9.4 Species Control Agreements ( SCA) and Species Control Orders ( SCO) enable relevant bodies [71] (Scottish Ministers, Scottish Natural Heritage, the Scottish Environment Protection Agency and the Forestry Commissioners) to set out measures that must be taken to control or eradicate an invasive non-native animal or plant. The responsibilities of these bodies are set out in Chapter 10.

Species Control Agreements

9.5 Where a relevant body is aware of a situation in which there is an invasive plant or animal outwith its native range, and where control is considered by the relevant body to be both viable and of sufficient priority, it must first attempt to make a Species Control Agreement ( SCA) with the owner or any occupier of the land (unless the situation is urgent in which case an Emergency Species Control Order ( ESCO) can be made - see section on ESCO below).

9.6 A SCA is a voluntary agreement and should set out what must be done by whom and by when in order to control an invasive non-native plant or animal. There is no penalty for non-compliance with these voluntary agreements (although it may result in a SCO being made).

Species Control Orders

9.7 Species Control Orders ( SCOs) can be made in the following circumstances [72] :

  • where 42 days have elapsed since the relevant body made the offer to enter into a SCA and the owner or occupier has not signed up to the SCA;
  • where the owner or occupier has refused to enter into a SCA;
  • where the owner or occupier has entered into a SCA but has failed to comply with the terms of that SCA;
  • where the relevant body has been unable to find out the name or address of the owner or any occupier of the premises and has not therefore been able to offer a SCA;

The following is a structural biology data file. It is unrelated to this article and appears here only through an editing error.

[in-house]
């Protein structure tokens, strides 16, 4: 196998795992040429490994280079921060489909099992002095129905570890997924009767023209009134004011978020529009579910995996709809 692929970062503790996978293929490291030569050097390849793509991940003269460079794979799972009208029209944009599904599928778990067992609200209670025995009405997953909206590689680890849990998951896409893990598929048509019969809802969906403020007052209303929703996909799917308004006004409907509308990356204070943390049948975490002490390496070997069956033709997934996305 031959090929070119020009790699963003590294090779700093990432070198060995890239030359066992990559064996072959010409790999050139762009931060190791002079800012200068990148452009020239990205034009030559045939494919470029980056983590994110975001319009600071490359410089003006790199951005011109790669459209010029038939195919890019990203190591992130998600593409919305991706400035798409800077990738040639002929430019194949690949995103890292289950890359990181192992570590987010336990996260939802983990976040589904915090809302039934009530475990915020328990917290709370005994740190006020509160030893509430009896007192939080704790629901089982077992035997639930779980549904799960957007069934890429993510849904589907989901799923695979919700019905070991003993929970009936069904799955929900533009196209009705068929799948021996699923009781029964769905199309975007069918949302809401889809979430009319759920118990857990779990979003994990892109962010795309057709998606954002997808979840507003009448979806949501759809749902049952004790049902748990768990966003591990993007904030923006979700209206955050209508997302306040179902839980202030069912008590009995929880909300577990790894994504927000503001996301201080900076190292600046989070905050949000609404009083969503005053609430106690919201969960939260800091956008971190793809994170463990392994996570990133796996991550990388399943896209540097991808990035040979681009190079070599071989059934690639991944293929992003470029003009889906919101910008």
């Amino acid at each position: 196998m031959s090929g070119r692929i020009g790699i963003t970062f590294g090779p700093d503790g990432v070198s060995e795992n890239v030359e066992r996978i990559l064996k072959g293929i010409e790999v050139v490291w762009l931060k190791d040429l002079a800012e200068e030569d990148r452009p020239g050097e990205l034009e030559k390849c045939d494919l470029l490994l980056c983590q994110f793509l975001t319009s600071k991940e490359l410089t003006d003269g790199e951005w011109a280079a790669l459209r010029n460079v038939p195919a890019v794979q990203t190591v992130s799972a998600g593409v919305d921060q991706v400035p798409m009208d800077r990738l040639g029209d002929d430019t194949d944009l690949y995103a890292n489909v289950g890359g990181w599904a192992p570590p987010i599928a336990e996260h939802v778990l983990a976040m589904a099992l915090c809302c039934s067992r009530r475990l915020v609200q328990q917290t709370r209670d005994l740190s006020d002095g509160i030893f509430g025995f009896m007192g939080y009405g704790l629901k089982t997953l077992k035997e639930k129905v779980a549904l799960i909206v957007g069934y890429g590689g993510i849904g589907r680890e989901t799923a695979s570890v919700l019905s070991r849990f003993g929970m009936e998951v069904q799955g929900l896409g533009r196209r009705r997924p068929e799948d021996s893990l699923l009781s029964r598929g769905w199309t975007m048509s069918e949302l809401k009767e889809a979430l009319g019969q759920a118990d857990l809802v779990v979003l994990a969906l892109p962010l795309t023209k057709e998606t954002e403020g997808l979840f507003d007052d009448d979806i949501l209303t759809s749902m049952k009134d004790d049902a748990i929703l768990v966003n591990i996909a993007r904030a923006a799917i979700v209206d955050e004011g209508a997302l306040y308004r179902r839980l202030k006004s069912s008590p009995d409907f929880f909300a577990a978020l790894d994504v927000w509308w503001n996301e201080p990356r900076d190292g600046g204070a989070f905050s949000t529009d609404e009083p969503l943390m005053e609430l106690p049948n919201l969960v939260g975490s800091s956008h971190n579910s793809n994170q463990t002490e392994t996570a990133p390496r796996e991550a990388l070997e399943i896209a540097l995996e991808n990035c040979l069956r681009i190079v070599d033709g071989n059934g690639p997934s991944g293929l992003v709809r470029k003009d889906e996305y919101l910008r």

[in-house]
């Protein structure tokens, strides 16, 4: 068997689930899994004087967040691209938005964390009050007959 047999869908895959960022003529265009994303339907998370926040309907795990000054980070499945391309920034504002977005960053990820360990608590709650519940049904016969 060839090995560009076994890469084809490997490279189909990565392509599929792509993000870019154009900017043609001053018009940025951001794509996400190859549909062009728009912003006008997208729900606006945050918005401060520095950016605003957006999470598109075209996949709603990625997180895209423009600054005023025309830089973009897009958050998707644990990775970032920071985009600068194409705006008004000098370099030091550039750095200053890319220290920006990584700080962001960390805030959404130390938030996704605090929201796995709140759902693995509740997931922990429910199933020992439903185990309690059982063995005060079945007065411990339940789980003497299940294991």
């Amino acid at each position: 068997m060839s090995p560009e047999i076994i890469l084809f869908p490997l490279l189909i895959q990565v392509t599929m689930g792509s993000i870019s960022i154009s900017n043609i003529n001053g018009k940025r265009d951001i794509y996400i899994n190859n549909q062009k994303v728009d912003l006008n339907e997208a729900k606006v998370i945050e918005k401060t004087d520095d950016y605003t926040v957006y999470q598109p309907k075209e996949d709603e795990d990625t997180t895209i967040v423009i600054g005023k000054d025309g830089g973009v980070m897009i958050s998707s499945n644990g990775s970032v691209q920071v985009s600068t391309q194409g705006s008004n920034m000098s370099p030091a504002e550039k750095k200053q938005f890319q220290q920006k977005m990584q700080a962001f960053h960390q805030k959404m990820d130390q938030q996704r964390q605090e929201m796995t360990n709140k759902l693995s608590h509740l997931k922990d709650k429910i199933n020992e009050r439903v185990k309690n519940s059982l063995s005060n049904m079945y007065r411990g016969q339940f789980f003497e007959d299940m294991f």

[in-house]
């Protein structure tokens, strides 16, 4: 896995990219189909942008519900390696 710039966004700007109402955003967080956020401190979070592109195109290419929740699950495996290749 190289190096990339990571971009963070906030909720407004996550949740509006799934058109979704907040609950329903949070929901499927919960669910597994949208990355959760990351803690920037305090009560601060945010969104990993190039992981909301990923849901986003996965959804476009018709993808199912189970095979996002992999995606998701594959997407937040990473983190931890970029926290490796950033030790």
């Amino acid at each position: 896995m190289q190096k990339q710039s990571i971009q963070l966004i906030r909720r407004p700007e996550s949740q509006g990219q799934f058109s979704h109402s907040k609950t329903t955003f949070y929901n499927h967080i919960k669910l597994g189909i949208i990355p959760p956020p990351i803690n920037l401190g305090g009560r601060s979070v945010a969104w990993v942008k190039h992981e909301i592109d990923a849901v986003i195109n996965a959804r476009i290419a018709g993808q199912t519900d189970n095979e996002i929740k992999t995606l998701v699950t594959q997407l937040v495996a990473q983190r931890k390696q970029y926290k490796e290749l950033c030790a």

• where the relevant body considers that the making of a SCO is urgently necessary - in which case an Emergency SCO can be made (see below).

9.8 The relevant body must give notice in writing to the owner and any occupier that a SCO is being made [73] . The notice must have a copy of the Order attached and set out the reasons for making it. The SCO will come into force either:

  • after 28 days after the date of the written notice, if no appeal is made (unless a later date is specified in the Order); or
  • if an appeal is made, after it is refused or dismissed by a sheriff or withdrawn. [74]

9.9 A SCO must [75] :

  • describe the premises to which the Order relates;
  • be accompanied by a map showing the premises to which the Order relates;
  • specify the type of invasive animal or plant to which the Order relates;
  • specify any operations to be carried out, who is to carry them out and how and when they should be carried out;
  • specify any operations that must not be carried out on the premises (for example, actions which might spread the species further);
  • specify the date the Order will come into effect and the period for which it is to have effect;
  • set out the circumstances in which an appeal against the decision to make the SCO, or the terms of the SCO, may be made.

9.10 The term "premises" has a wide definition [76] and covers vehicles, vessels, aircraft and other means of transport as well as land (including lockfast places and other buildings). It does not include a dwelling.

Emergency Species Control Orders

9.11 An Emergency Species Control Order ( ESCO) may be made when the relevant body considers it is urgently necessary and may be made without attempting to make a SCA in the first instance.

9.12 The following are some hypothetical examples of what might be considered urgent situations requiring an emergency order:

A boat is found to have the highly invasive carpet sea squirt ( Didemnum vexillum) on its hull.

The boat owner is about to sail up the west coast of Scotland, thereby potentially spreading the sea squirt. An ESCO could be made to ensure the sea squirt is removed from the hull and responsibly disposed of before the boat is allowed to sail.

A non-native crayfish is present within a set of ponds on land, close to a water course that does not contain any non-native crayfish.

Escape of the non-native crayfish from the pond is very likely and could happen at any time. An ESCO could be made to ensure action is taken to prevent the crayfish infesting any other bodies of water.

9.13 An ESCO comes into force [77] as soon as notice is given to the owner and any occupier of the land (unless the ESCO specifies a later date), and expires 49 days after it is made [78] . An appeal can be made against the decision to make a ESCO, or the terms of the ESCO, within 28 days of notice being given [79] . A sheriff can decide whether or not to suspend the effect of the Order while the appeal is under way [80] .

Offences, enforcement and powers of entry

9.14 Section 14K of the 1981 Act makes it an offence to:

  • fail, without reasonable excuse, to carry out an operation required under a SCO;